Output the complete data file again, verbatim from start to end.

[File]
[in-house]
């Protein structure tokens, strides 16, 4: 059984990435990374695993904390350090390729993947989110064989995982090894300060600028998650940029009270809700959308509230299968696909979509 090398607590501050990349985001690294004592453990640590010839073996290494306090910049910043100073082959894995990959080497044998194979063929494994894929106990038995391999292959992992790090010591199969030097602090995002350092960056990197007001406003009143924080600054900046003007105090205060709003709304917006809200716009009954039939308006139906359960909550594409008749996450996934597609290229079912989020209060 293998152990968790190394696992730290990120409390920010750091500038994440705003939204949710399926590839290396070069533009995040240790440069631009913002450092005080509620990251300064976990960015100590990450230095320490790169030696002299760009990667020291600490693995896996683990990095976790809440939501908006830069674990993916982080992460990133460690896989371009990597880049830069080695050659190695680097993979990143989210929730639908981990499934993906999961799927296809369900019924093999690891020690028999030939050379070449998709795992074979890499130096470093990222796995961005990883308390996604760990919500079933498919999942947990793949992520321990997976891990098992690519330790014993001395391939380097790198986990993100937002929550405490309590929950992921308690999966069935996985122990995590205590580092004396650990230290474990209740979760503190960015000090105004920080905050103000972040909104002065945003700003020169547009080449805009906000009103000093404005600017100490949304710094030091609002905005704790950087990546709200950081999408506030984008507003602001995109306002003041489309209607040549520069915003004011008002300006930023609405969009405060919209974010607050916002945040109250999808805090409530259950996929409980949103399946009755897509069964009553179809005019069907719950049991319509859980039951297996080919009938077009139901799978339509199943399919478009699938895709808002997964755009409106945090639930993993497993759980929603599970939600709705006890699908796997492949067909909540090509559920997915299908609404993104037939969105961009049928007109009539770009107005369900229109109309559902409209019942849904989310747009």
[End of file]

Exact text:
[in-house]
């Protein structure tokens, strides 16, 4: 059984990435990374695993904390350090390729993947989110064989995982090894300060600028998650940029009270809700959308509230299968696909979509 090398607590501050990349985001690294004592453990640590010839073996290494306090910049910043100073082959894995990959080497044998194979063929494994894929106990038995391999292959992992790090010591199969030097602090995002350092960056990197007001406003009143924080600054900046003007105090205060709003709304917006809200716009009954039939308006139906359960909550594409008749996450996934597609290229079912989020209060 293998152990968790190394696992730290990120409390920010750091500038994440705003939204949710399926590839290396070069533009995040240790440069631009913002450092005080509620990251300064976990960015100590990450230095320490790169030696002299760009990667020291600490693995896996683990990095976790809440939501908006830069674990993916982080992460990133460690896989371009990597880049830069080695050659190695680097993979990143989210929730639908981990499934993906999961799927296809369900019924093999690891020690028999030939050379070449998709795992074979890499130096470093990222796995961005990883308390996604760990919500079933498919999942947990793949992520321990997976891990098992690519330790014993001395391939380097790198986990993100937002929550405490309590929950992921308690999966069935996985122990995590205590580092004396650990230290474990209740979760503190960015000090105004920080905050103000972040909104002065945003700003020169547009080449805009906000009103000093404005600017100490949304710094030091609002905005704790950087990546709200950081999408506030984008507003602001995109306002003041489309209607040549520069915003004011008002300006930023609405969009405060919209974010607050916002945040109250999808805090409530259950996929409980949103399946009755897509069964009553179809005019069907719950049991319509859980039951297996080919009938077009139901799978339509199943399919478009699938895709808002997964755009409106945090639930993993497993759980929603599970939600709705006890699908796997492949067909909540090509559920997915299908609404993104037939969105961009049928007109009539770009107005369900229109109309559902409209019942849904989310747009």